Looking Forward: Trends for 2005

Time for a little “audience participation” segment while David is on the road (and perhaps to silence the naysayers who wonder what I actually do as ‘Publisher’ – see, I’m doin’ somethin’).
Anyway, it seems the majority of our audience is involved in the ad industry in some aspect. The question to you; What do you see shaping up in the ad/marketing industry over the coming year? We are looking for all things related to our industry whether it be interactive, traditional print, self promotion or even changes to other industries which may effect what you do.
Drop your viewpoints in the Comments and frame it with general respect to your position if you desire (agency-creative, agency-account management, client-side, etc).
If you want to moderately protect your privacy, drop your comments directly to me via email (shartley -at- gmail -dot- com) and I’ll periodically add your anonymized comments to the conversation.
Fire away.

About Shawn Hartley

Creative technologist by day. VP at Corporate 3 Design in Omaha. Proud father and husband.


  1. Creativity will shape the industry, and always has, regardless of whatever the newest phoenix turns out to be. Unfortunately, in today’s communications world, creativity is a word that is often used but rarely practiced. Until that changes, nothing else wil either, other than in technology and ways to annoy the customer. You heard it here first.

  2. Imbedded advertising will come into its own ( and may become a buzzword). This will go far beyond product placement in movies and will be the indirect support and beneficiary of “information” – such as web resources, education.
    Traditional advertising will continue to require a higher and higher entertainment value.
    Just a guess, mind.

  3. Hey guys. We recently posted a few 2005 trends to our blog (PSFK). Check em out:
    iPod iHalo
    Wireless Nation
    The Death of Trend Forecasting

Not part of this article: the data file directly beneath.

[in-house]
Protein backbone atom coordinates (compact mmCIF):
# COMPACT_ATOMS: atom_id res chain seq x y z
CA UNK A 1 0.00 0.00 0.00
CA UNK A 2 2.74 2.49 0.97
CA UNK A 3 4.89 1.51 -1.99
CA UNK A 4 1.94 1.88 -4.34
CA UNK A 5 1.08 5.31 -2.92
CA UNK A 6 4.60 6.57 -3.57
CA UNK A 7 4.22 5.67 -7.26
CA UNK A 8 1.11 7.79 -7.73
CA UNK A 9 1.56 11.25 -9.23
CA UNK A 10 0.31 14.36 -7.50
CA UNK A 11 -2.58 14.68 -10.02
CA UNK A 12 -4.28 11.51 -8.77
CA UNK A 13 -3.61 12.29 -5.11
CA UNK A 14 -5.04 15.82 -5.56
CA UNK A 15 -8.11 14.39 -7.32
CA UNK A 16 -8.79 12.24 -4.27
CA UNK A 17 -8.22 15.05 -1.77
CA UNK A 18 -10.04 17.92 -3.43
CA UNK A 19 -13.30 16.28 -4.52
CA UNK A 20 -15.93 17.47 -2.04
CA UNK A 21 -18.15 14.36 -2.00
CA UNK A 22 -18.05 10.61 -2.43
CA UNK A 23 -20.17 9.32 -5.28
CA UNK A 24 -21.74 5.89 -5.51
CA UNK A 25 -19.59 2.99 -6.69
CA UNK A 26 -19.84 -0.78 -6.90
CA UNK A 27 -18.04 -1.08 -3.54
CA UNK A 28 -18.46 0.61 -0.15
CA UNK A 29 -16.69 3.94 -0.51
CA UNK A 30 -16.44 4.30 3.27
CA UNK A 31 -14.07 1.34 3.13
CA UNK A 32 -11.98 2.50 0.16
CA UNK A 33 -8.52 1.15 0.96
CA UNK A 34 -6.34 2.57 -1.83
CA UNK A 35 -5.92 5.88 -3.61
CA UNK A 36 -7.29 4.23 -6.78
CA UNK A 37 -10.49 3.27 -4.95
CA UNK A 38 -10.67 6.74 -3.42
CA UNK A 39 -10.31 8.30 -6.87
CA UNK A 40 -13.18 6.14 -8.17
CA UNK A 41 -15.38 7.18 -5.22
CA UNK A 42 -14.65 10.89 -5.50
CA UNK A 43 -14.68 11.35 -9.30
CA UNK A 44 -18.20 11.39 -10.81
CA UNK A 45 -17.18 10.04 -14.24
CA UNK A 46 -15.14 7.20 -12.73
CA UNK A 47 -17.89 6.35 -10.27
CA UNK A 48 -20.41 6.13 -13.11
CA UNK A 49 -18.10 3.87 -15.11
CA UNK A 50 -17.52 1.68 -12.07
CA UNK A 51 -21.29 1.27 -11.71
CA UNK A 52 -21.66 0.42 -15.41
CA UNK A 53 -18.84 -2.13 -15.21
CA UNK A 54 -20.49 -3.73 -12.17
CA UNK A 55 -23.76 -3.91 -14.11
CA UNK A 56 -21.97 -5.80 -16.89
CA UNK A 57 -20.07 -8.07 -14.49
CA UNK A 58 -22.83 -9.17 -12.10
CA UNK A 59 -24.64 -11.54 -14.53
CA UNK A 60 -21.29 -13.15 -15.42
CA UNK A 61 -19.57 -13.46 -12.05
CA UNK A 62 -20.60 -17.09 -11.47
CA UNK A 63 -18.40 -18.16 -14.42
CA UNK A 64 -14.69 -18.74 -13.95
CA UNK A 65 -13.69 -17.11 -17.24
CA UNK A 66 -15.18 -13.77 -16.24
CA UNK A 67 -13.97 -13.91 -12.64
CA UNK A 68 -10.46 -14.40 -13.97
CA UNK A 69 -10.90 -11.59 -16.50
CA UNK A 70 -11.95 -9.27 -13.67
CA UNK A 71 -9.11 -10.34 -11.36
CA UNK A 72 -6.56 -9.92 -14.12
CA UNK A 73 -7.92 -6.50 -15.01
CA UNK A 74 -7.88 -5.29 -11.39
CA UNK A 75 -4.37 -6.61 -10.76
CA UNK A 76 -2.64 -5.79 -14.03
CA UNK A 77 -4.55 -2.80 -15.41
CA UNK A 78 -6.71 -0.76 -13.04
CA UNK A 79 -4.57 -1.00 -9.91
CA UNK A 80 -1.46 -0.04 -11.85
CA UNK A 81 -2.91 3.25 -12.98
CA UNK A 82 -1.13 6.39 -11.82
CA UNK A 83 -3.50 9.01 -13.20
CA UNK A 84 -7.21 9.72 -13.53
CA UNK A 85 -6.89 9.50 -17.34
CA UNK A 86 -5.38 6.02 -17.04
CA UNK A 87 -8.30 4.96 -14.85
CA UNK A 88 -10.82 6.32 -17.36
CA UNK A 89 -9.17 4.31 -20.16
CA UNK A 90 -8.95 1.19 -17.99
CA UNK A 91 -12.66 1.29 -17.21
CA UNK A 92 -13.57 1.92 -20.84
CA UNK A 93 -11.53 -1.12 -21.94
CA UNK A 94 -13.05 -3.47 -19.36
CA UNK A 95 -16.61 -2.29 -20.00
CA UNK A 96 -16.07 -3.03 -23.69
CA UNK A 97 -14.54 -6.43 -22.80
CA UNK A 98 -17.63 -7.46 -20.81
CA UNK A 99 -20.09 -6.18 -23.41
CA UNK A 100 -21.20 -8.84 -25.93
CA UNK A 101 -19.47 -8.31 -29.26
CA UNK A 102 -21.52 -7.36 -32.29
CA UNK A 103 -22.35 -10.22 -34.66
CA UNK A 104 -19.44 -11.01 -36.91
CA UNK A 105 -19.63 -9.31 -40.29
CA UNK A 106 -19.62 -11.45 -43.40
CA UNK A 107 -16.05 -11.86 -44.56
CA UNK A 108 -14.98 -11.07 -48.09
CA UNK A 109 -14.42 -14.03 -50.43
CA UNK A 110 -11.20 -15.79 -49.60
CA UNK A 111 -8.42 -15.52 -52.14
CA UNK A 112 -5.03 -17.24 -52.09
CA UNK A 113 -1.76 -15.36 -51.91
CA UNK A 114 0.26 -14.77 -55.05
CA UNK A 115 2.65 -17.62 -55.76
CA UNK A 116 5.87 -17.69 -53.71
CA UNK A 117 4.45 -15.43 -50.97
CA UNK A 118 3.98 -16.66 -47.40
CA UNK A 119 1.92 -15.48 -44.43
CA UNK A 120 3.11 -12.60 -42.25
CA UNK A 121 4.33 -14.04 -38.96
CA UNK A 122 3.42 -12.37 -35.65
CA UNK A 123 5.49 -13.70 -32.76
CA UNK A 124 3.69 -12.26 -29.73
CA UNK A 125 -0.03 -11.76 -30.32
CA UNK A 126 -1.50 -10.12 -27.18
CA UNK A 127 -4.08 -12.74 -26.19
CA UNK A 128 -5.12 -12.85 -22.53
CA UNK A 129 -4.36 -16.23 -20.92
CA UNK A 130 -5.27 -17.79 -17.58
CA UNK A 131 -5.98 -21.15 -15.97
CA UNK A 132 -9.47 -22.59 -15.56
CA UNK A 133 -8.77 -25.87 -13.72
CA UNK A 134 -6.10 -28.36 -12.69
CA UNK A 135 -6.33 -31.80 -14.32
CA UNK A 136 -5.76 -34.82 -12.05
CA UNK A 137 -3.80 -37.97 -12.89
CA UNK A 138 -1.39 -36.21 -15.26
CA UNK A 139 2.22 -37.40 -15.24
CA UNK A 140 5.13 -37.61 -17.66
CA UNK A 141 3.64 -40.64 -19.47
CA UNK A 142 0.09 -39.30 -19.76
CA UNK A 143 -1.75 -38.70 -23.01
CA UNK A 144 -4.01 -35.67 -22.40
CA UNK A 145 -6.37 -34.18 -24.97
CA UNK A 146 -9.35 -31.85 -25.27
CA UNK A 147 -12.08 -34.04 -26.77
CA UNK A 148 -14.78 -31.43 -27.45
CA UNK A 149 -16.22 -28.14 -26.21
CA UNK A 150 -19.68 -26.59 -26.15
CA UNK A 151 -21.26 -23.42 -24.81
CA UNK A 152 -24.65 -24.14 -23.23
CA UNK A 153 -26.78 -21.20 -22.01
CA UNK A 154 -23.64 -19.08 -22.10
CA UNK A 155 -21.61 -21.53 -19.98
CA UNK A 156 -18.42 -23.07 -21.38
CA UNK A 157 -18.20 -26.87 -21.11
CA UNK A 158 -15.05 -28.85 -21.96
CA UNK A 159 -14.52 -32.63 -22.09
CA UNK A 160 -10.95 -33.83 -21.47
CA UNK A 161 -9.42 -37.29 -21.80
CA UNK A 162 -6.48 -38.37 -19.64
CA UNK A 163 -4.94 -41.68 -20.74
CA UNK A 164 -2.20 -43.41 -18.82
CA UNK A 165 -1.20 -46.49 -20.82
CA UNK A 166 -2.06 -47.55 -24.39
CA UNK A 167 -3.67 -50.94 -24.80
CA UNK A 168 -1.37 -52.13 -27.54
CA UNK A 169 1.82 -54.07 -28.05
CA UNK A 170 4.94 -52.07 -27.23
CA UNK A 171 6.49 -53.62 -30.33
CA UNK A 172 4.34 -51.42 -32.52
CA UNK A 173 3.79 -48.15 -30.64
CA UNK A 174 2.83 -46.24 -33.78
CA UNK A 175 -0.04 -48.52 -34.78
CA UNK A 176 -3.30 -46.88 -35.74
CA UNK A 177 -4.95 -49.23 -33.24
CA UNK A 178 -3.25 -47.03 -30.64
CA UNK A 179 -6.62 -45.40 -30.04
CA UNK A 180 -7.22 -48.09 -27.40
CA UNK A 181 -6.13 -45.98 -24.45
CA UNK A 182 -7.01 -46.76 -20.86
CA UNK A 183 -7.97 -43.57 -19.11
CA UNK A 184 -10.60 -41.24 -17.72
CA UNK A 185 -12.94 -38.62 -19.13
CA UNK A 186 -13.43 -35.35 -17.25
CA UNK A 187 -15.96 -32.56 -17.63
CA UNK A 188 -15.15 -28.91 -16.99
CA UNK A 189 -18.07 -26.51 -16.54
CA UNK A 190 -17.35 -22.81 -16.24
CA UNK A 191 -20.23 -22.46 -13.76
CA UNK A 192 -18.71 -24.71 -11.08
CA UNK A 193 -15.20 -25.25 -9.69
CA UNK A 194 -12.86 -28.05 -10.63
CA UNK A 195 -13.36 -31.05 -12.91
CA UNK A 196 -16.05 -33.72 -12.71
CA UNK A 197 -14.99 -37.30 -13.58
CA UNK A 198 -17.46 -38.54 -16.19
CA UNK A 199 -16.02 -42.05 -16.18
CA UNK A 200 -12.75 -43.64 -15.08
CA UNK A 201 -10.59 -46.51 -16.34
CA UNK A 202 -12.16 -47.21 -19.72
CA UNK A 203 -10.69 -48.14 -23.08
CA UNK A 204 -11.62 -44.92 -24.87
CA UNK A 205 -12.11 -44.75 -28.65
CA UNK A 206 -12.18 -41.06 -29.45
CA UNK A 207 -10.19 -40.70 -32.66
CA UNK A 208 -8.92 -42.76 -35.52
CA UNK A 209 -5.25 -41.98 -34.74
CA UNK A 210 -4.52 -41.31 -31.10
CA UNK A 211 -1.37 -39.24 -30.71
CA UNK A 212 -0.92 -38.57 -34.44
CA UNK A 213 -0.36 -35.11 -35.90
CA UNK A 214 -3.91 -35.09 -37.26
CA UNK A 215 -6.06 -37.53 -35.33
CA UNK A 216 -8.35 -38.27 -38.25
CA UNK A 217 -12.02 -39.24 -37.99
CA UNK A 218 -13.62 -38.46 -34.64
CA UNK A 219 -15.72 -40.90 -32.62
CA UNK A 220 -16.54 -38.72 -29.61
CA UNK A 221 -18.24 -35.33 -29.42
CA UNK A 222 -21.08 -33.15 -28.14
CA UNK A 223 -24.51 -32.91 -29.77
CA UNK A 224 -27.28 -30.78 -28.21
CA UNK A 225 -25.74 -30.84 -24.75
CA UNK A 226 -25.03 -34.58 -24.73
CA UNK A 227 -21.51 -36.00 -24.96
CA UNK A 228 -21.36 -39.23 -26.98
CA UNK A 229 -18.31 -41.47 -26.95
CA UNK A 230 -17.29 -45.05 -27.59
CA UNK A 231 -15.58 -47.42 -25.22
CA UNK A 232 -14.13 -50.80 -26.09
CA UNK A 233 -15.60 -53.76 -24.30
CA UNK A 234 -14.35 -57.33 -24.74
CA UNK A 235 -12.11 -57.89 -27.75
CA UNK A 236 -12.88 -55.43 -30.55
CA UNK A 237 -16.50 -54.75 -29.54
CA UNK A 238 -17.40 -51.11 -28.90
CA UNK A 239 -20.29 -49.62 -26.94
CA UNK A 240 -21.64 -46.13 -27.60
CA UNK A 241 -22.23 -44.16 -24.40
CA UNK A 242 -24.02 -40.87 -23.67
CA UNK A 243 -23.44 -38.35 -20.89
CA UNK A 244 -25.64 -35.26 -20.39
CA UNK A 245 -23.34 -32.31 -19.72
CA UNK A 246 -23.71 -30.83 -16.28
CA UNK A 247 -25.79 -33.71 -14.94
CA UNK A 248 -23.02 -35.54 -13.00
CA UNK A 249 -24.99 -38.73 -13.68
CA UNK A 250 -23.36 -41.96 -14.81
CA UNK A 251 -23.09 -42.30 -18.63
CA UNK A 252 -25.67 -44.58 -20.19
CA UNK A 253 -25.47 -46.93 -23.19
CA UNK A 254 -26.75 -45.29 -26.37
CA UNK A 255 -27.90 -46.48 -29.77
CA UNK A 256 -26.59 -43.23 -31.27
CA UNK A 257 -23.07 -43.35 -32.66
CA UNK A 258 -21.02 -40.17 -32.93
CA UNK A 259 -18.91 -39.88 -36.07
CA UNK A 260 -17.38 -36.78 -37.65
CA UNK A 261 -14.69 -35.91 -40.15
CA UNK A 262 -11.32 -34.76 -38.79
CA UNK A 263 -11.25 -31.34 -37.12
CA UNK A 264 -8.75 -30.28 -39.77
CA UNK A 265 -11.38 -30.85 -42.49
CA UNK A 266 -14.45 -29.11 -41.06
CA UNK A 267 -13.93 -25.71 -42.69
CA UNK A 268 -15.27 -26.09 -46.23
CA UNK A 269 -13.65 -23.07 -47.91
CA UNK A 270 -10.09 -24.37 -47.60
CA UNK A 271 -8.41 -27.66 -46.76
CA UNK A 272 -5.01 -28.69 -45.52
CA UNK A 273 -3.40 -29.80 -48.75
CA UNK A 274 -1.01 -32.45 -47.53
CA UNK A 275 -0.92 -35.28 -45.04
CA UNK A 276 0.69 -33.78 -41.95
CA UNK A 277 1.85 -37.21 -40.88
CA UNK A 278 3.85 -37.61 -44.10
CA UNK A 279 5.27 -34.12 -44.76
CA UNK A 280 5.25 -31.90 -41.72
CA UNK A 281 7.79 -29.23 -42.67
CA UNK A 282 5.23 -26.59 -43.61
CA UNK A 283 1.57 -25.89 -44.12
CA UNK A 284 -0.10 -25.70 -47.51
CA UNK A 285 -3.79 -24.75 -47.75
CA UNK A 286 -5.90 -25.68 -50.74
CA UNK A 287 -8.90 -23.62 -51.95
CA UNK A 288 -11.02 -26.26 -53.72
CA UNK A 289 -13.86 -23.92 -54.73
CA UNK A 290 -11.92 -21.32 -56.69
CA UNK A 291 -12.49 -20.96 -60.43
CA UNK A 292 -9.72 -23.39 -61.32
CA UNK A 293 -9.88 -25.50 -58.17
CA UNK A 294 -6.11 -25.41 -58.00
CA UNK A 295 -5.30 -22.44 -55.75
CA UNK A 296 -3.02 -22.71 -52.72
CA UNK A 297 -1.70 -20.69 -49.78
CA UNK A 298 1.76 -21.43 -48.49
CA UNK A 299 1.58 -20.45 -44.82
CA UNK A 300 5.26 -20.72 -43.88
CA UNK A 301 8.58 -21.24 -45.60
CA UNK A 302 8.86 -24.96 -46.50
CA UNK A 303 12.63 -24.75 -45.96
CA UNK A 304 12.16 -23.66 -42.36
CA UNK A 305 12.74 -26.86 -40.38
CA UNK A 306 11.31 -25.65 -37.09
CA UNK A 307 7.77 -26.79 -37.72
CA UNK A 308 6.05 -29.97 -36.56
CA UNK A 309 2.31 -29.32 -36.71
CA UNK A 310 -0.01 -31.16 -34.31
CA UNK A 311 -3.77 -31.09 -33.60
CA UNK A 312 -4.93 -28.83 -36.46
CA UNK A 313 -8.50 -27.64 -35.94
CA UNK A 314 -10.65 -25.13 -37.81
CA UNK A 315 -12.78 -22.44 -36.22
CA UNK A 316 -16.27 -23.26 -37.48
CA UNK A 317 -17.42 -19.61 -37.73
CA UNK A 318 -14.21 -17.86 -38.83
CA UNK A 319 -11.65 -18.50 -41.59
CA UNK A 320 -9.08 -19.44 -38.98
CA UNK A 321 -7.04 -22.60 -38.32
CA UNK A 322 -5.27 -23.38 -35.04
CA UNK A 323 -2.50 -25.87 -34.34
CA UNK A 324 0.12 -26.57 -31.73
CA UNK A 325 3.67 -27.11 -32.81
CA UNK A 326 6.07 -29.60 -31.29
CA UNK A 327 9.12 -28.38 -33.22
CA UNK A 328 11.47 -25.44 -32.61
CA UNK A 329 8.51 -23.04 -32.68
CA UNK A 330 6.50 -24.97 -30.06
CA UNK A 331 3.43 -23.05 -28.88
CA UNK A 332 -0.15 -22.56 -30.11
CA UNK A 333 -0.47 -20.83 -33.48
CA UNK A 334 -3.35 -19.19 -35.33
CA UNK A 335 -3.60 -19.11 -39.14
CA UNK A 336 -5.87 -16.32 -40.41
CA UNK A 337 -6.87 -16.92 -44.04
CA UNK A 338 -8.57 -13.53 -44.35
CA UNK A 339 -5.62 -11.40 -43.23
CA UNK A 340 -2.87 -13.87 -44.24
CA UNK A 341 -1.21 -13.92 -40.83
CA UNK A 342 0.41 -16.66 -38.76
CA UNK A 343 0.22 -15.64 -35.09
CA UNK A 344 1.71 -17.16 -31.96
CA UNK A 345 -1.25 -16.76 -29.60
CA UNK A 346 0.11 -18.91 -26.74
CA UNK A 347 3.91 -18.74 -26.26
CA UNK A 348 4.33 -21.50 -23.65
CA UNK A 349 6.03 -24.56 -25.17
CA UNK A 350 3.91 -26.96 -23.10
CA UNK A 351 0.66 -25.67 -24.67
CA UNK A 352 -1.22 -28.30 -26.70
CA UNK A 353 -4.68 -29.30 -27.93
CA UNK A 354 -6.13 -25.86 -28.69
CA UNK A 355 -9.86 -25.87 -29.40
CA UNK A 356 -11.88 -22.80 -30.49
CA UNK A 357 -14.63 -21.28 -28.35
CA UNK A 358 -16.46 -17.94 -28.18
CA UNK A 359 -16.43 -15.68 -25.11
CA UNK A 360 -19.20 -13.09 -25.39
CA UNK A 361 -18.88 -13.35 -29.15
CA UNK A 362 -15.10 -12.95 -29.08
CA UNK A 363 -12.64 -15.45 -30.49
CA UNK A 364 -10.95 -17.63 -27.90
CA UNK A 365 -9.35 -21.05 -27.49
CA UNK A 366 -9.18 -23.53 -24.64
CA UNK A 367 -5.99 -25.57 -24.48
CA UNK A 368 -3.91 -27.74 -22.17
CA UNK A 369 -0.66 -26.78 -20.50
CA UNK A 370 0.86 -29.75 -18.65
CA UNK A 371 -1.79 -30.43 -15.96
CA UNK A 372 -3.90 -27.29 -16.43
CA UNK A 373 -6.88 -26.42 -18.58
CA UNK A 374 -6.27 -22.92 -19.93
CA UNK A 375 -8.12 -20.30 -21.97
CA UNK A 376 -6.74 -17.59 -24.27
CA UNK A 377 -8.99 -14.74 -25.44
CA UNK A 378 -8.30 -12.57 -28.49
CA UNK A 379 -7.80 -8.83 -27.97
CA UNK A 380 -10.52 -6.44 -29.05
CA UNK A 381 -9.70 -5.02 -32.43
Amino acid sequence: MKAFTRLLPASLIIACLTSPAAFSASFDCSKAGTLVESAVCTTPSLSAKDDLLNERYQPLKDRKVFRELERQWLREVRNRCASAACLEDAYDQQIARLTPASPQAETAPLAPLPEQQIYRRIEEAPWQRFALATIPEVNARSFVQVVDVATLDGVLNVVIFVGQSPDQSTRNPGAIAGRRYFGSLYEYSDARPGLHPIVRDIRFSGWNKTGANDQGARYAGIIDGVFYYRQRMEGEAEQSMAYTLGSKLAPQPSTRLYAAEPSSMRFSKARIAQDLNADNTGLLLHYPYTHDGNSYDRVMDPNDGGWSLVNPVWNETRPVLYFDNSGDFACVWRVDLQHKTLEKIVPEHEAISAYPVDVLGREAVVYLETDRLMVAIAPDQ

And a few more here
    Cheers, PF

  4. Clyde:
    What is your work environment? Big Agency, small agency? Studio? Seems to me that creativity as a word is still practiced, the execution just differs based on who/what/where you are.
    Like your thoughts. Who do you envision as championing this process? Has traditional advertising lost its way and become just another boardroom oneupsmanship?

  5. Hi Shawn, Thanks,
    Ad spending is up in North America, PR firms in my city are busy, and people are still buying dreck from Wal Mart in record numbers without reflecting too much on the value proposition of Tide detergent. So I guess the old direct-hypnosis technique of advertising will always have its place. I think that although indirect, imbedded advertising is on the way in though, as people have more power over turning off direct messaging.
    I don

  6. I’ve worked at huge agencies (Burnett, JWT, Saatchi & Saatchi) and small agencies (Cargill, Wilson & Acree, McDonald & Little, etc) across the country over thirty years and won my share of accolades on the national and international front, including being named the best television art director in the Southeast by ADWEEK, among others, so I am basing my opinion on fact. The only thing similar about the “creativity” practiced today versus in decades past is that there is far less of it. In the main, it has become sophomoric (the perfect example are fart jokes-i.e. Budweiser) and inane. Intelligence doesn’t seem to be a prized option. If you want to compare creativity, just check out NY AD Annuals from the last two decades. The proof is on the pages. And on television today.

  7. As a promotions copywriter, I know promotions are often the stepchild of advertising and even interactive.
    But with CPB, Arnold and others moving into the arena, I think the below the line world will be shaken up this year (and in the future). The creativity will improve and the old block&tackle promotions shops will feel the pressure with just a few being able to stay ahead of the wave.
    I also think there will be a return to the rational sale. I think Dyson is a great example. Maybe it was too many pop busisness books or MBA classes, but “emotional” benefits and appeals have been used to try to push everything and very hamfisted ways.
    I think–and hope–the trend will be to realizing the key is using the right rational facts and the right tone to elicit the emotional response. Not trying to force it down consumer’s throats.

  8. Below-the-line has been where all the action is for some time. Crispin and Wieden and some other notable above-the-line shops have moved into this area because they had to in order to compete, and to keep the money coming in.
    The good news is they are using their considerable creative resources to vastly improve the quality of below-the-line marketing.